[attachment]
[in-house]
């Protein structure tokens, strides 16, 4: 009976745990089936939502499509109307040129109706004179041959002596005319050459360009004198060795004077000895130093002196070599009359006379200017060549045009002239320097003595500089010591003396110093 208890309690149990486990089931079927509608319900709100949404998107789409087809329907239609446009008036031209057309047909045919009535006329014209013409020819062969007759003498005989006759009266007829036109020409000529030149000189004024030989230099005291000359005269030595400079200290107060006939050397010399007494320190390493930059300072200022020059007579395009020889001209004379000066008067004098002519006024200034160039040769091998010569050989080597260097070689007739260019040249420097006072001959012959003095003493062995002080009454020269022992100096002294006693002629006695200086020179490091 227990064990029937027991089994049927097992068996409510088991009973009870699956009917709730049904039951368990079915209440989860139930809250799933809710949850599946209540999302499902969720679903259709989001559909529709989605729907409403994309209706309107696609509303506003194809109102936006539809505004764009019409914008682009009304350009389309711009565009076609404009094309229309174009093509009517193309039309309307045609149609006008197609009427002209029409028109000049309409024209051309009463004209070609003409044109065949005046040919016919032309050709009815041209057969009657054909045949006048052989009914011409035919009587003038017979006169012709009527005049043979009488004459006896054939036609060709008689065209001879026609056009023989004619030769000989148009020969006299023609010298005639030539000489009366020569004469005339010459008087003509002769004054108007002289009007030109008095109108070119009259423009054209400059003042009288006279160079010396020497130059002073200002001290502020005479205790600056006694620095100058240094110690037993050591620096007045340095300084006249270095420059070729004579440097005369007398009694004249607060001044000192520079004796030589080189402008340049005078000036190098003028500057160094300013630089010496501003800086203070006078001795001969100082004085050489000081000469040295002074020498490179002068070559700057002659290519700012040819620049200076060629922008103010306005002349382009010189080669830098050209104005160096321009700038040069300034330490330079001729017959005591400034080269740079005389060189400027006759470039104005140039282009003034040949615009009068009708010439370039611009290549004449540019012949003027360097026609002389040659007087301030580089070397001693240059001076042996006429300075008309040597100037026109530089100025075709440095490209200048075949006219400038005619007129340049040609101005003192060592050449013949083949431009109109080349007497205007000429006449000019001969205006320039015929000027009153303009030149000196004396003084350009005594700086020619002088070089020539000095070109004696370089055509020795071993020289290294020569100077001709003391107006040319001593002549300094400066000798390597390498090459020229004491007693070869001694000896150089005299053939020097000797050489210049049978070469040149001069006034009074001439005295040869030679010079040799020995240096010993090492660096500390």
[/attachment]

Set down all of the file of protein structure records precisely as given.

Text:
[in-house]
């Protein structure tokens, strides 16, 4: 009976745990089936939502499509109307040129109706004179041959002596005319050459360009004198060795004077000895130093002196070599009359006379200017060549045009002239320097003595500089010591003396110093 208890309690149990486990089931079927509608319900709100949404998107789409087809329907239609446009008036031209057309047909045919009535006329014209013409020819062969007759003498005989006759009266007829036109020409000529030149000189004024030989230099005291000359005269030595400079200290107060006939050397010399007494320190390493930059300072200022020059007579395009020889001209004379000066008067004098002519006024200034160039040769091998010569050989080597260097070689007739260019040249420097006072001959012959003095003493062995002080009454020269022992100096002294006693002629006695200086020179490091 227990064990029937027991089994049927097992068996409510088991009973009870699956009917709730049904039951368990079915209440989860139930809250799933809710949850599946209540999302499902969720679903259709989001559909529709989605729907409403994309209706309107696609509303506003194809109102936006539809505004764009019409914008682009009304350009389309711009565009076609404009094309229309174009093509009517193309039309309307045609149609006008197609009427002209029409028109000049309409024209051309009463004209070609003409044109065949005046040919016919032309050709009815041209057969009657054909045949006048052989009914011409035919009587003038017979006169012709009527005049043979009488004459006896054939036609060709008689065209001879026609056009023989004619030769000989148009020969006299023609010298005639030539000489009366020569004469005339010459008087003509002769004054108007002289009007030109008095109108070119009259423009054209400059003042009288006279160079010396020497130059002073200002001290502020005479205790600056006694620095100058240094110690037993050591620096007045340095300084006249270095420059070729004579440097005369007398009694004249607060001044000192520079004796030589080189402008340049005078000036190098003028500057160094300013630089010496501003800086203070006078001795001969100082004085050489000081000469040295002074020498490179002068070559700057002659290519700012040819620049200076060629922008103010306005002349382009010189080669830098050209104005160096321009700038040069300034330490330079001729017959005591400034080269740079005389060189400027006759470039104005140039282009003034040949615009009068009708010439370039611009290549004449540019012949003027360097026609002389040659007087301030580089070397001693240059001076042996006429300075008309040597100037026109530089100025075709440095490209200048075949006219400038005619007129340049040609101005003192060592050449013949083949431009109109080349007497205007000429006449000019001969205006320039015929000027009153303009030149000196004396003084350009005594700086020619002088070089020539000095070109004696370089055509020795071993020289290294020569100077001709003391107006040319001593002549300094400066000798390597390498090459020229004491007693070869001694000896150089005299053939020097000797050489210049049978070469040149001069006034009074001439005295040869030679010079040799020995240096010993090492660096500390």